Gramigna, like toppe (here), traditionally contains a blend of durum-wheat flour, type 00 flour and eggs. In her Encyclopedia of Pasta , Oretta Zanini De Vita writes that you find the fresh version of gramigna (“little weeds” in Italian) in Emilia-Romagna and in its neighboring regions of the Marche and Friuli-Venezia Giulia. Outside of Italy, the small, sprout-like shape rarely appears as fresh pasta. Even finding the dry, factory made version can prove difficult here in the states. Why seek it out? The shape has an affinity with its traditional sauce—a sausage ragù—and makes a unique and deeply comforting dish. As Lynne Rossetto Kasper writes in The Splendid Table , gramigna is “Emilian coming-home-to-mother food.” Who wouldn’t want to eat Bolognese comfort food?
Like many Italian pasta shapes, gramigna evolved over time. The earliest homemade version was shaped by rubbing a hard dough over a large-hole grater. Graters gave way to home pasta presses mounted on walls or tables. When extruded, the fresh homemade and dry factory versions look similar, but expect the homemade pasta to look less uniform.
Luckily, making fresh gramigna at home is remarkably easy with a torchio or other type of pasta extruder. The bronze die does all the tricky work of creating a thin, curvy tube. Emiliomiti (here) in San Francisco sells a number of gramigna dies; I use No. 138. The only real secret to making gramigna in a torchio—like most extruded shapes—lies with the dough: it must be dry or the gramigna will stick to each other when extruded and cut.
The following dough represents somewhat of a departure from other torchio dough recipes I have shared on this site. The ratio of flour to liquid for my gramigna dough is 2 to 1. This mixture starts out extremely dry and I only knead the dough for 20 seconds or so. The approach in a nutshell: mix the flour and eggs together and wrap the dough in plastic wrap to hydrate for approximately an hour. Here are the ingredients and a detailed description of the process that I use to make gramigna in a torchio.
150 grams Caputo tipo 00 flour
50 grams Giusto Extra Fancy durum flour
100 grams of a beaten egg mixture comprised of 1 medium egg and 2 medium egg yolks
1) Weigh out the flour and sift into a heavy mixing bowl.
2) Place a cup on a scale and tare the scale. Crack and add the whole egg and two egg yolks into the cup. If the eggs weigh less than 100 grams, add egg whites or water to reach a weight of 100 grams. Remove the cup from the scale and mix to blend the whole egg and egg yolks (and water, if using).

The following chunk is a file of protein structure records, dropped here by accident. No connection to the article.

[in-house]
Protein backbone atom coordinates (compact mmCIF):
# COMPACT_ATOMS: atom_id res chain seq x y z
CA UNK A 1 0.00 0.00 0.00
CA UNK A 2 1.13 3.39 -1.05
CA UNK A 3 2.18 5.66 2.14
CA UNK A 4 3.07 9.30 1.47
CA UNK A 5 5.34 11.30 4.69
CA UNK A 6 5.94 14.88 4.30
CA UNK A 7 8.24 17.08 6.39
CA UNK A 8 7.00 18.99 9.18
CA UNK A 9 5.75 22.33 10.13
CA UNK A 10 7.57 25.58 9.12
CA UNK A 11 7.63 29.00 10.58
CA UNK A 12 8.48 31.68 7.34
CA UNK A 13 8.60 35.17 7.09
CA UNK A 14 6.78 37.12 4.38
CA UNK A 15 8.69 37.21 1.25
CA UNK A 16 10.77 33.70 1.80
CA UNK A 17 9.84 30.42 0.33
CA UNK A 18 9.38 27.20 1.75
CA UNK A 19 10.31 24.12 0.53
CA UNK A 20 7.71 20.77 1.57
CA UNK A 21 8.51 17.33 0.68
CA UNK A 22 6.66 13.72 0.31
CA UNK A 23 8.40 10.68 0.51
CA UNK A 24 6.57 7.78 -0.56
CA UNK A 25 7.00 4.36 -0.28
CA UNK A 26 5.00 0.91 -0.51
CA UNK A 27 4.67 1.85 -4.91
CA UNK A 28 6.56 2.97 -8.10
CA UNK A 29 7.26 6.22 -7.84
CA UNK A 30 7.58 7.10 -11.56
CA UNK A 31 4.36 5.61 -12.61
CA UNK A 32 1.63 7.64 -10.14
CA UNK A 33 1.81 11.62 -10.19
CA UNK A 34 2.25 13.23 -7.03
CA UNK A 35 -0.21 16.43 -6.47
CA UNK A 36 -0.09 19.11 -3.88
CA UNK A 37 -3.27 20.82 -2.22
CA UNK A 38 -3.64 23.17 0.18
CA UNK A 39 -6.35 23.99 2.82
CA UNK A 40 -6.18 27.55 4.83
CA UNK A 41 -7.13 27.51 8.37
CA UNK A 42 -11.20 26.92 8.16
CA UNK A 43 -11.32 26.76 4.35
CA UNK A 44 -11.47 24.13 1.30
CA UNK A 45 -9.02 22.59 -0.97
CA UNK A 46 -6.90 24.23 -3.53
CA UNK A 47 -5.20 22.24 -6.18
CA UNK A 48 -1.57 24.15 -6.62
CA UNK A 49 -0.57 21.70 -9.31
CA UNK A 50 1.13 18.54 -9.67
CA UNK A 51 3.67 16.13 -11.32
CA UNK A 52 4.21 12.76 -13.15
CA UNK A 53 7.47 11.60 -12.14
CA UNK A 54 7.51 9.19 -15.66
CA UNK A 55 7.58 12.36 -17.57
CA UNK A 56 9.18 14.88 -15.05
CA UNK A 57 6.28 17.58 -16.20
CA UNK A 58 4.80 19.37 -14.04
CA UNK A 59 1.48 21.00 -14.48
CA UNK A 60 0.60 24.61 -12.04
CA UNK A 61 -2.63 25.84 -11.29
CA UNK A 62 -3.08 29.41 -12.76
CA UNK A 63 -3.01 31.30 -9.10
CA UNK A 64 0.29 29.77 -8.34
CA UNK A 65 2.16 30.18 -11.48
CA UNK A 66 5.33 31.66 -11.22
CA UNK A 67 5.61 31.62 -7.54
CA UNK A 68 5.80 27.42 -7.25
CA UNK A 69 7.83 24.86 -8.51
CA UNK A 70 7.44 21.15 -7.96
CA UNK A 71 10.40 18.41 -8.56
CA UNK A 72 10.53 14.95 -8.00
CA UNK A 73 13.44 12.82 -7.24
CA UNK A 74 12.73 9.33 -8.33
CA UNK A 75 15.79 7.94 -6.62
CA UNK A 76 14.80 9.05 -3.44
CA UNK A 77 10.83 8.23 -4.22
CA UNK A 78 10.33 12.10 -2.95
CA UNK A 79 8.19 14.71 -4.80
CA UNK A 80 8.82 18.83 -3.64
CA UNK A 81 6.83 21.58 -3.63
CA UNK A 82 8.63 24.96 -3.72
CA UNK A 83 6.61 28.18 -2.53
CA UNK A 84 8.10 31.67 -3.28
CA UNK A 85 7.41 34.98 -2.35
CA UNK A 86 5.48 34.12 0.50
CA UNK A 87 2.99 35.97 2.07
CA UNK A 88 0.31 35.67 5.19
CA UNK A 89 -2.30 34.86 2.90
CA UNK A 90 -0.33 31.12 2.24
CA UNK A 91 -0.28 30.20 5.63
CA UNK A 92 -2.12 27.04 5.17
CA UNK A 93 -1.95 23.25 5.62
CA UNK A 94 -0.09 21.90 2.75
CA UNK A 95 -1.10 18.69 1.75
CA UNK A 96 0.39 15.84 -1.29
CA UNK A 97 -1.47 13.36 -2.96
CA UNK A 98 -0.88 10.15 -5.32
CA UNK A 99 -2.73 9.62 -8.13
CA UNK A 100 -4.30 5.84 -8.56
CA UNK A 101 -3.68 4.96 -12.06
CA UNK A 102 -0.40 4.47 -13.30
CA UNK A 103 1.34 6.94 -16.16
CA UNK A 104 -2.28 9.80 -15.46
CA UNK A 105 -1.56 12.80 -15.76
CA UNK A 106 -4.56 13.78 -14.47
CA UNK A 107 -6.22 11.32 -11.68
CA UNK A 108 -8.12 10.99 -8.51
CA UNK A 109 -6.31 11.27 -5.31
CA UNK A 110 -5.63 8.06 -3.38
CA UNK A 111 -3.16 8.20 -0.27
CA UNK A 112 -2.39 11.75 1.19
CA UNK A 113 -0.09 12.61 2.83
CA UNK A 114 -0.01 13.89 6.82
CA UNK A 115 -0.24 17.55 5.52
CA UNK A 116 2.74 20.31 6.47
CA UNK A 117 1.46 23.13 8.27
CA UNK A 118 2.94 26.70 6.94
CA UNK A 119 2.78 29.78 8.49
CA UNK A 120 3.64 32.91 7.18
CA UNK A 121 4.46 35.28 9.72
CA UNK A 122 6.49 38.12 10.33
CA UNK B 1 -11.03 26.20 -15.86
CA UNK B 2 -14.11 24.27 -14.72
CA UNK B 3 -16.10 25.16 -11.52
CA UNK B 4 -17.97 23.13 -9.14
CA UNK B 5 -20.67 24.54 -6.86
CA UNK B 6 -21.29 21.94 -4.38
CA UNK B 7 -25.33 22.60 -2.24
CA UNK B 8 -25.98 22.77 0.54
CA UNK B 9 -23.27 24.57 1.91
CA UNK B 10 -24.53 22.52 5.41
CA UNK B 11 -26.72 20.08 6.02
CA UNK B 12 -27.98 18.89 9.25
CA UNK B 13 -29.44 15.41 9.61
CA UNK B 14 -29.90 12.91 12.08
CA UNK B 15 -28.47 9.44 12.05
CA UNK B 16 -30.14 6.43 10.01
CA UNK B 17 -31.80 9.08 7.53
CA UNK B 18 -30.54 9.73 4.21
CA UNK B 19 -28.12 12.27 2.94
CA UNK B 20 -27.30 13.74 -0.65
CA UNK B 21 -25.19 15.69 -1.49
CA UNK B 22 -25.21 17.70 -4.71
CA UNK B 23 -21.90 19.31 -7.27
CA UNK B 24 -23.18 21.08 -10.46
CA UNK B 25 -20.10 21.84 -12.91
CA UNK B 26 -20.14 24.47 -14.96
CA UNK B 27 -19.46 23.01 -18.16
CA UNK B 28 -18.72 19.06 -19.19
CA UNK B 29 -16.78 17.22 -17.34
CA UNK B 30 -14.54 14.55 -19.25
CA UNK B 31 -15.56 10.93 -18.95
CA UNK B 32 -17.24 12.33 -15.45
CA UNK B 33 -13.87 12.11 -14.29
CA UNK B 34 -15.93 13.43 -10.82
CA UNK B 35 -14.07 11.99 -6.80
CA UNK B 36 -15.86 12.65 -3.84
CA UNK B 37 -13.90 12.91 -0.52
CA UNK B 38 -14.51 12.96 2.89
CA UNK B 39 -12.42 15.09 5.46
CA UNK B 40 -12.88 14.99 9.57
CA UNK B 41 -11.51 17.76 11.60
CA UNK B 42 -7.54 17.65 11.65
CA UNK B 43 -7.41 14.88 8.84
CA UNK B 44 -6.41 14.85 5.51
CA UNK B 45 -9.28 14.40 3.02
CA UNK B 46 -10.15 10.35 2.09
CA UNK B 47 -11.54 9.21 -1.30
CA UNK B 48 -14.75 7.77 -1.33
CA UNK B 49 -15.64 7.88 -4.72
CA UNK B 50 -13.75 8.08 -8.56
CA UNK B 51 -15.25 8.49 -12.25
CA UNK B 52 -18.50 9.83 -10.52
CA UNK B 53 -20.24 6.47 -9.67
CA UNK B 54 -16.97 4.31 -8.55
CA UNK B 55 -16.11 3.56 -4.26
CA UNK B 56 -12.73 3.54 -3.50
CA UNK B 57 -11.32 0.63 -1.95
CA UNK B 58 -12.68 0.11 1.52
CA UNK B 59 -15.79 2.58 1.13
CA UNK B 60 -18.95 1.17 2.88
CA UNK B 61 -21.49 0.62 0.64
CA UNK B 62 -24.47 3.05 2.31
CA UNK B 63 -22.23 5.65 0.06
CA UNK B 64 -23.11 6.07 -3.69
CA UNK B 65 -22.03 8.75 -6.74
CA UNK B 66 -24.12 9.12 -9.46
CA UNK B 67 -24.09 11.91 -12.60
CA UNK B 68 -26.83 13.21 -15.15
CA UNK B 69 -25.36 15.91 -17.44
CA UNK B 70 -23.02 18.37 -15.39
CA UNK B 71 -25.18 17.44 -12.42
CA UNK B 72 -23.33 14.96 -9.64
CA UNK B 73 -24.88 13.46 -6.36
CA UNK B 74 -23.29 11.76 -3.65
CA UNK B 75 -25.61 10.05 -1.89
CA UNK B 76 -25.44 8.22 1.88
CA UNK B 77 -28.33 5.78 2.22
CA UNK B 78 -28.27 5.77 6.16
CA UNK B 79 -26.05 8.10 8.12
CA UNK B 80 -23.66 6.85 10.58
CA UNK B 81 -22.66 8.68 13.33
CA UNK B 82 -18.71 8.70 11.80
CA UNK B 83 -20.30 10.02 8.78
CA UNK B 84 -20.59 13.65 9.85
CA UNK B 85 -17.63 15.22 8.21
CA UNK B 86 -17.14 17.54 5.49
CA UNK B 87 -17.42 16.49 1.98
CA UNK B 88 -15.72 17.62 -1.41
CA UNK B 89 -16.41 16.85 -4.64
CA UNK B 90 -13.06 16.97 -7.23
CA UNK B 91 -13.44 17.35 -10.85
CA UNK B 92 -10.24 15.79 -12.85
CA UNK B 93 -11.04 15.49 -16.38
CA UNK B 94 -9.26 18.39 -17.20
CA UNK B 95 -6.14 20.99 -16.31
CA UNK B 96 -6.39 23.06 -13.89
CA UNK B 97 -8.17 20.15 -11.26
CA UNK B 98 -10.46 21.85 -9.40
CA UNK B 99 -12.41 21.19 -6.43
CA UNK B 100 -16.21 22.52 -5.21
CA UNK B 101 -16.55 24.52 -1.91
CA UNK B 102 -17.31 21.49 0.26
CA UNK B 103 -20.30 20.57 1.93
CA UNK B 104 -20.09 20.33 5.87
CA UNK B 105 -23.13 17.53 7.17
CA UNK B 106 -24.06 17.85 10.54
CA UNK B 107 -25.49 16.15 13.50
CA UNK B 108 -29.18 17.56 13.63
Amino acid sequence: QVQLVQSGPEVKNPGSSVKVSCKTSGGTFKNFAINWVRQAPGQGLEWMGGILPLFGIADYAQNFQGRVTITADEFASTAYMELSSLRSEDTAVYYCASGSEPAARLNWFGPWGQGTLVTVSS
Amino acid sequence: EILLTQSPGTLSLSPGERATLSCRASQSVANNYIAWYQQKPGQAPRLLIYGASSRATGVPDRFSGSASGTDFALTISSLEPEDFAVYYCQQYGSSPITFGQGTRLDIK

3) Make a well in the flour and add 100 grams of the egg mixture. Incorporate the mixture into the flour with the fork until a crumbly mixture forms. Clean the dough off your fork and add it to the bowl.
4) Holding the bowl with one hand, reach into the bowl with your other hand and continue to mix the dough by hand. The goal is to incorporate all of the flour in the bowl into a rough dough that holds together. (If this mixture remains too dry and will not come together, add a quick spritz or two of water from a spray bottle.)
5) Turn your dough onto a clean work surface. Knead the dough a couple of times and tightly wrap the dough in plastic wrap. Let the dough rest at room temperature for about 1 hour.
6) Attach your torchio to a work surface and insert your gramigna die. Unwrap the dough and lightly dust it with flour. Roll the dough into a thick cylinder and slide this into the torchio’s chamber. Insert the torchio’s piston into the machine’s chamber and turn the torchio’s handle until the pasta extrudes from the die. (Don’t be surprised by the amount of effort necessary to operate the press. The dough that travels through the bronze die is hard and dry.) Cut the gramigna into approximately 1½-inch long pieces and place on a baking tray covered with semolina flour. Continue turning and cutting until the dough runs out. You will have enough pasta to serve 4 as a starter or 2 to 3 as a main course.
To cook the pasta, bring a large pot of salted water to the boil. Add the fresh gramigna, stir the pasta and when the water returns to the boil, cook for approximately 3 minutes. Taste to determine if the pasta is ready. If so, drain and add the gramigna to your ready sauce, mix the two together and cook the pasta and sauce for a minute or two.
More often than not the sauce accompanying gramigna contains pork sausage. Kasper’s The Splendid Table contains a recipe for Gramigna alla Salsiccia e Vino (Gramigna with Wine-Braised Sausage). Giuliano Bugialli’s Bugialli on Pasta  features a recipe for Gramigna al Sugo di Salsicce (Gramigna with Sausage-flavored Sauce). In The Geometry of Pasta  Jacob Kenedy serves gramigna in a cabbage and sausage sauce made with milk and butter. The Italian-language La Pasta  from Slow Food Editore includes a recipe from Trattoria da Gianni a la Vécia Bulàgna in Bologna entitled Gramigna al Ragù di Salsiccia (here) that features—surprise—sausage. Vegetarians take heart: Zanini De Vita writes that during the summer the pasta may be cooked directly in a light (sausage-free) tomato sauce.